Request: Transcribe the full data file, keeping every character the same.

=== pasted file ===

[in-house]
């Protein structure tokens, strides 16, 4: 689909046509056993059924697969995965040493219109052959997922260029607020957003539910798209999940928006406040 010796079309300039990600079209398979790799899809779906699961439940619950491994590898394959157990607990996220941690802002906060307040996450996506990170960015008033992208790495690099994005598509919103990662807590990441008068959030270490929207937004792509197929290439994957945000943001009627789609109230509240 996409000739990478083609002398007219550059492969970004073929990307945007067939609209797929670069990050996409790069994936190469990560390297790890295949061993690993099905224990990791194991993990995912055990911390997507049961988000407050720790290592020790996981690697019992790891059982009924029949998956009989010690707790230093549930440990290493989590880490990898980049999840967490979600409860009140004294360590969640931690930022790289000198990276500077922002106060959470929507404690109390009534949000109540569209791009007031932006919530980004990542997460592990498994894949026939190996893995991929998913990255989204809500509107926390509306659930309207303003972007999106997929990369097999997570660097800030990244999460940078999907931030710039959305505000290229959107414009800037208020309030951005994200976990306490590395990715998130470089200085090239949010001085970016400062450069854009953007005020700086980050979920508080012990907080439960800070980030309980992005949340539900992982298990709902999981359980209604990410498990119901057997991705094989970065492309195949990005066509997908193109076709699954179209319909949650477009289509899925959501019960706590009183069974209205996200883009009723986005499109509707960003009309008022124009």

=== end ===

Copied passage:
[in-house]
């Protein structure tokens, strides 16, 4: 689909046509056993059924697969995965040493219109052959997922260029607020957003539910798209999940928006406040 010796079309300039990600079209398979790799899809779906699961439940619950491994590898394959157990607990996220941690802002906060307040996450996506990170960015008033992208790495690099994005598509919103990662807590990441008068959030270490929207937004792509197929290439994957945000943001009627789609109230509240 996409000739990478083609002398007219550059492969970004073929990307945007067939609209797929670069990050996409790069994936190469990560390297790890295949061993690993099905224990990791194991993990995912055990911390997507049961988000407050720790290592020790996981690697019992790891059982009924029949998956009989010690707790230093549930440990290493989590880490990898980049999840967490979600409860009140004294360590969640931690930022790289000198990276500077922002106060959470929507404690109390009534949000109540569209791009007031932006919530980004990542997460592990498994894949026939190996893995991929998913990255989204809500509107926390509306659930309207303003972007999106997929990369097999997570660097800030990244999460940078999907931030710039959305505000290229959107414009800037208020309030951005994200976990306490590395990715998130470089200085090239949010001085970016400062450069854009953007005020700086980050979920508080012990907080439960800070980030309980992005949340539900992982298990709902999981359980209604990410498990119901057997991705094989970065492309195949990005066509997908193109076709699954179209319909949650477009289509899925959501019960706590009183069974209205996200883009009723986005499109509707960003009309008022124009």